Coping with Fluid around the Lungs (Pleural Effusion) in Childhood Cancer
Symptom Management, Palliative Care, or Supportive Care to relieve side-effects is an important part of cancer care and treatment and should always form part of the overall treatment plan.
Pleural Effusion is a build-up of extra fluid in the pleural space, which is the space between the lungs and the chest wall. Around 50% of people with cancer develop a Pleural Effusion.
A Malignant Pleural Effusion is when cancer grows in the pleural space. In excess of 75% of individuals with a Malignant Pleural Effusion have Lymphoma or Cancers of the Breast, Lung, or Ovary. This condition is considered a sign of Metastatic Cancer, or cancer that has spread to other areas of the body.
Although a Malignant Pleural Effusion is treatable, it can be a serious, potentially life-threatening condition.
Relieving side effects is an important part of total cancer care and treatment, which is why you should discuss any symptoms your child is experiencing, new symptoms and changes in symptoms with their Oncology Team so that they can work out a regimen of palliative or supportive care for them.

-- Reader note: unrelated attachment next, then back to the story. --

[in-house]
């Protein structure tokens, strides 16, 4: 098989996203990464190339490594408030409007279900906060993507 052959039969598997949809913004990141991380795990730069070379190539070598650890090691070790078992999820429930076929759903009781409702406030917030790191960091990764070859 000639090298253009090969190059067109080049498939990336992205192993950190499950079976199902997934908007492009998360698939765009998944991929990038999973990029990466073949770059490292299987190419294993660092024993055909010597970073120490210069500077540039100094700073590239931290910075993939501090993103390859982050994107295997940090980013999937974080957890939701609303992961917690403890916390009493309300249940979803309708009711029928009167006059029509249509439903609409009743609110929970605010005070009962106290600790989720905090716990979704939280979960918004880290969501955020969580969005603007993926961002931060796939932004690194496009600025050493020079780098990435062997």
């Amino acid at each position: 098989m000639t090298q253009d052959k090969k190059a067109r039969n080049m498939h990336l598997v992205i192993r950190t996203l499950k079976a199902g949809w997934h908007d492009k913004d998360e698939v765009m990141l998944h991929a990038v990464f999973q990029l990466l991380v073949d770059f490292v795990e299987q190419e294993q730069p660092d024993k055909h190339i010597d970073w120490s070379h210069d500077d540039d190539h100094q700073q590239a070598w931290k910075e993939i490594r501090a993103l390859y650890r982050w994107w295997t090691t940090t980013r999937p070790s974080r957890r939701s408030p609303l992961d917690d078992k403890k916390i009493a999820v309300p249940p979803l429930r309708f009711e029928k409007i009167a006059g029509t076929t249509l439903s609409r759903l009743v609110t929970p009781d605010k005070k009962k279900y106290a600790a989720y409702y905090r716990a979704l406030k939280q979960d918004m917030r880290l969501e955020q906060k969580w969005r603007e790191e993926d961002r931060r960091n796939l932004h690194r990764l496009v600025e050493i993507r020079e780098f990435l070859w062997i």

Individuals with a Pleural Effusion may experience the following symptoms:
- Dry cough
- Generally feeling unwell
- Heaviness or tightness in the chest
- Inability to exercise
- Inability to lie flat
- Shortness of breath
A Pleural Effusion often requires treatment in a hospital or clinic. The most common treatment is to drain the malignant pleural fluid.
Read more about the Effects, Signs and Symptoms, Causes, Diagnosis and Treatment and more regarding Fluid around the Lungs on our static page, Pleural Effusion/Malignant Pleural Effusion
Posted on 14 June, 2016, in Blog and tagged cancer, Child Cancer Awareness, childhood cancer, Children with Cancer, Fighting Cancer, Little Fighters Cancer Trust, Pleural Effusion, side effects. Bookmark the permalink. Leave a comment.